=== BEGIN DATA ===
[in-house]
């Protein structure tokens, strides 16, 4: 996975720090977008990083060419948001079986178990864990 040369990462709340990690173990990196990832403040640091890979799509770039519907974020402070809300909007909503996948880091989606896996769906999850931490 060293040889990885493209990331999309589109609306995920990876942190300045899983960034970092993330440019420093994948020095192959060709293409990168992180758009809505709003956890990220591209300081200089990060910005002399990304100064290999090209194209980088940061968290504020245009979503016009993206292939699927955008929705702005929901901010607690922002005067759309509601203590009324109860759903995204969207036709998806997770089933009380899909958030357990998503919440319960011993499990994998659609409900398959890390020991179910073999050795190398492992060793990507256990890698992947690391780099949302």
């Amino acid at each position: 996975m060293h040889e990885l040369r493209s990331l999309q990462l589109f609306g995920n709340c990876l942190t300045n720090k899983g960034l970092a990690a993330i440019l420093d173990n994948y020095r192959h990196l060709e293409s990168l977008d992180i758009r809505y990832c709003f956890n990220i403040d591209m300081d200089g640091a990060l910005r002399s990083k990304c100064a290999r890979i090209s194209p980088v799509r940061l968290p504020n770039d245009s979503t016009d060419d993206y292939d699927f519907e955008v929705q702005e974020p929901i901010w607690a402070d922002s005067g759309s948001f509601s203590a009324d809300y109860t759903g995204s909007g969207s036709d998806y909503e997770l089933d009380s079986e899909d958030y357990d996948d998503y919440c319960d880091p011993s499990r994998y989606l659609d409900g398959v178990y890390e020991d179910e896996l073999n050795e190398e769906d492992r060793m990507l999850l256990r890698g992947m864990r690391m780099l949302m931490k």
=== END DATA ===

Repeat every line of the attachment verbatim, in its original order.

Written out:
[in-house]
């Protein structure tokens, strides 16, 4: 996975720090977008990083060419948001079986178990864990 040369990462709340990690173990990196990832403040640091890979799509770039519907974020402070809300909007909503996948880091989606896996769906999850931490 060293040889990885493209990331999309589109609306995920990876942190300045899983960034970092993330440019420093994948020095192959060709293409990168992180758009809505709003956890990220591209300081200089990060910005002399990304100064290999090209194209980088940061968290504020245009979503016009993206292939699927955008929705702005929901901010607690922002005067759309509601203590009324109860759903995204969207036709998806997770089933009380899909958030357990998503919440319960011993499990994998659609409900398959890390020991179910073999050795190398492992060793990507256990890698992947690391780099949302």
């Amino acid at each position: 996975m060293h040889e990885l040369r493209s990331l999309q990462l589109f609306g995920n709340c990876l942190t300045n720090k899983g960034l970092a990690a993330i440019l420093d173990n994948y020095r192959h990196l060709e293409s990168l977008d992180i758009r809505y990832c709003f956890n990220i403040d591209m300081d200089g640091a990060l910005r002399s990083k990304c100064a290999r890979i090209s194209p980088v799509r940061l968290p504020n770039d245009s979503t016009d060419d993206y292939d699927f519907e955008v929705q702005e974020p929901i901010w607690a402070d922002s005067g759309s948001f509601s203590a009324d809300y109860t759903g995204s909007g969207s036709d998806y909503e997770l089933d009380s079986e899909d958030y357990d996948d998503y919440c319960d880091p011993s499990r994998y989606l659609d409900g398959v178990y890390e020991d179910e896996l073999n050795e190398e769906d492992r060793m990507l999850l256990r890698g992947m864990r690391m780099l949302m931490k």